“Uncle Toms” Endorses Romney
October 23rd, 2012
Over the weekend, it looked like Gov. Mitt Romney’s presidential campaign might have cracked the door open a tiny bit on marriage equality when senior campaign advisor Pat Buchanan said that Romney “very much supports traditional marriage, but he’s also a very strong advocate for the Tenth Amendment. It’s a state issue.” That seemed to signal a move toward a more moderate position, one in conflict with Romney’s previously stated support for the Federal Marriage Amendment which would have the effect of overriding the Tenth Amendment when it comes to marriage equality. Chris Geidner noticed that late Saturday afternoon and wondered if this signaled a change in Romney’s position on the FMA. His post was up at Buzzfeed for all of an hour before he updated it to reflect a clarification by campaign advisor Bay Buchanan:
“Governor Romney supports a federal marriage amendment to the Constitution that defines marriage as an institution between a man and a woman. Governor Romney also believes, consistent with the 10th Amendment, that it should be left to states to decide whether to grant same-sex couples certain benefits, such as hospital visitation rights and the ability to adopt children. I referred to the Tenth Amendment only when speaking about these kinds of benefits – not marriage.”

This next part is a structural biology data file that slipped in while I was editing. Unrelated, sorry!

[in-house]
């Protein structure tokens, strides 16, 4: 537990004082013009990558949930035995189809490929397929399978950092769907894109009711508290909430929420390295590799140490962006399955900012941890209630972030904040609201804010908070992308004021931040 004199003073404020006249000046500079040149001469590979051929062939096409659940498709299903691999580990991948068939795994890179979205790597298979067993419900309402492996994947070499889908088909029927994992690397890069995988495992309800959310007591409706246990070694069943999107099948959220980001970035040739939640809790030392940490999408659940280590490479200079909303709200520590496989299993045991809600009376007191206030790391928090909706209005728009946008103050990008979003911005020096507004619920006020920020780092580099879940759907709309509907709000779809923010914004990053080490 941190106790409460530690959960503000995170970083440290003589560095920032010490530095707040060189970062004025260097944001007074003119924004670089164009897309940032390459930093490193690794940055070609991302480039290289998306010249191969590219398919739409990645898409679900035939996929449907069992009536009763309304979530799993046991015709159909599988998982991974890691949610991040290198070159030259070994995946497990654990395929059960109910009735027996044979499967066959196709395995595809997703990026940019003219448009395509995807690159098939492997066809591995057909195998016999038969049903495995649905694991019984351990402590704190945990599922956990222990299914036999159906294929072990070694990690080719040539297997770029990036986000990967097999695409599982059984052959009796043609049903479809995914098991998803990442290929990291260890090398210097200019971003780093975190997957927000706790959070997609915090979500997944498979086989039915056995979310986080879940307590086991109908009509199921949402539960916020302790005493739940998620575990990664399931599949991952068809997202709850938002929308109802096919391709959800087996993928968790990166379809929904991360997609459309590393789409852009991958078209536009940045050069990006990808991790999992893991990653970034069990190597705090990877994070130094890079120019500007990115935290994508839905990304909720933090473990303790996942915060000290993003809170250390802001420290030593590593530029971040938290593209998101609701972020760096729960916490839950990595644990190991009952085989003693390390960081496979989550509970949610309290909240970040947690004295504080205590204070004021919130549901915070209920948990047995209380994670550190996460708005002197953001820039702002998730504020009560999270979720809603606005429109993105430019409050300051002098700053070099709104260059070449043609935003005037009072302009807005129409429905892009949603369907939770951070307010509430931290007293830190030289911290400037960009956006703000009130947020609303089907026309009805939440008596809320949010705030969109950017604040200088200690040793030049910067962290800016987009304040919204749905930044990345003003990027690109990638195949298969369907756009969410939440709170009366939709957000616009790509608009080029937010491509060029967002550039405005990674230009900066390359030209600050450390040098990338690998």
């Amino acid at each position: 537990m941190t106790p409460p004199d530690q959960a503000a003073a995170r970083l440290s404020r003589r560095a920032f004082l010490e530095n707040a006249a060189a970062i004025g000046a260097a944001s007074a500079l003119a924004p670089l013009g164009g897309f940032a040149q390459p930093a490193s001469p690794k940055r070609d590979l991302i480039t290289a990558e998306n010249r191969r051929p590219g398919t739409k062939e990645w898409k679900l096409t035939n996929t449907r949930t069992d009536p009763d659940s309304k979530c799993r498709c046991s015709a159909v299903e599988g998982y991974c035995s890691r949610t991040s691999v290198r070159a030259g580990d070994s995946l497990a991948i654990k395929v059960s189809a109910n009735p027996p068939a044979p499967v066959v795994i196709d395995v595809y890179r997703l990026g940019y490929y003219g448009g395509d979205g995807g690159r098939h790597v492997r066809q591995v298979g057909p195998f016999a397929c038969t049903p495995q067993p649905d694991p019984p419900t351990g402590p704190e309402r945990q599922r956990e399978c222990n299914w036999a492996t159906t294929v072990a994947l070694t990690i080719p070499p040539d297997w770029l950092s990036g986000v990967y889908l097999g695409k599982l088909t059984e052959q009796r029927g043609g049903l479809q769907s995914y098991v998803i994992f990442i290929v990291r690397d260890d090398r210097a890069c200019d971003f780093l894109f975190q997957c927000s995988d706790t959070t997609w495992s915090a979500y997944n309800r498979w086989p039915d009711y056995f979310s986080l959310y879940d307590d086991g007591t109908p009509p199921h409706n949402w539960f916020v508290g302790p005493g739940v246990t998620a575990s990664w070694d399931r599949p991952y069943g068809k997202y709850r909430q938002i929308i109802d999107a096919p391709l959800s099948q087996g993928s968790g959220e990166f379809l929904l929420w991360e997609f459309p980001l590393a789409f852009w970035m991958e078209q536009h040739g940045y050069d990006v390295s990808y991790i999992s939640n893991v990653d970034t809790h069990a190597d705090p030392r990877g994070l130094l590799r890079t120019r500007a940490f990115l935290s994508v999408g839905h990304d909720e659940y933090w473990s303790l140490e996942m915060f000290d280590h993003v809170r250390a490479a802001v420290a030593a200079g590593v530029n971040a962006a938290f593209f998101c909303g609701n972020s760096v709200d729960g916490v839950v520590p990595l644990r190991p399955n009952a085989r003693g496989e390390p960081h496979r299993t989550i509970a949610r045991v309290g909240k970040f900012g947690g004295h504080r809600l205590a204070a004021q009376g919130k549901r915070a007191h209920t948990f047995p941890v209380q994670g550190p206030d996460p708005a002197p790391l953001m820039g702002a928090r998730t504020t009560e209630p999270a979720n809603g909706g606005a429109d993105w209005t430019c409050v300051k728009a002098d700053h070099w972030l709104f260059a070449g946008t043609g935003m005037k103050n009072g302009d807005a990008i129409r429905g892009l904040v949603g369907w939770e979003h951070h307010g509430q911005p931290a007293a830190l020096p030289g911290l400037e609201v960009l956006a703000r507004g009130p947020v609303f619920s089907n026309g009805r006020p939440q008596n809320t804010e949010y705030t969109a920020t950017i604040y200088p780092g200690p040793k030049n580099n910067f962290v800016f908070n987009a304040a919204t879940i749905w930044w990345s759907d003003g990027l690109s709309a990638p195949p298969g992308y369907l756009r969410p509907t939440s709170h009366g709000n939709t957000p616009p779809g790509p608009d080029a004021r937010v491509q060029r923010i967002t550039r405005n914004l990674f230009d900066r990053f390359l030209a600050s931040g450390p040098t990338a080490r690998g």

And so it is against that backdrop that this email landed in my inbox this morning:
After careful consideration and consultation with our members and chapters, as well as communication with Mitt Romney and his campaign team, the National Board of Directors of the Log Cabin Republicans has elected to endorse Governor Romney for president.
The decision to endorse is the right one for our members, our community, and for the nation as a whole,” said Log Cabin Republicans Executive Director, R. Clarke Cooper. “Despite our disagreement with Governor Romney on the issue of marriage, on balance it is clear that in today’s economic climate, concern for the future of our country must be the highest priority. We are Republicans, and we agree with Governor Romney’s vision for America in which success is a virtue, equal opportunity is ensured, and leaders recognize that it is the American people, not government, that build our nation and fuel its prosperity. On issues of particular concern to the LGBT community, we believe Governor Romney will move the ball forward compared to past Republican presidents. No matter who is in the White House, it is crucial our community always has a credible voice speaking out on behalf of LGBT Americans. Log Cabin Republicans will be that voice to President Mitt Romney.”
A bit of history is instructive. In 2000, members of the gay community met with then-Gov. George W. Bush, who didn’t make any specific promises but pledged to listen to our concerns. As governor of Texas, he had built a reputation for working across party lines (it would only be as President that he would take the “my way or the highway” approach to governing) and so those gay Republican leaders came away from that meeting taking Bush at his word. The Log Cabin Republicans endorsed him in 2000.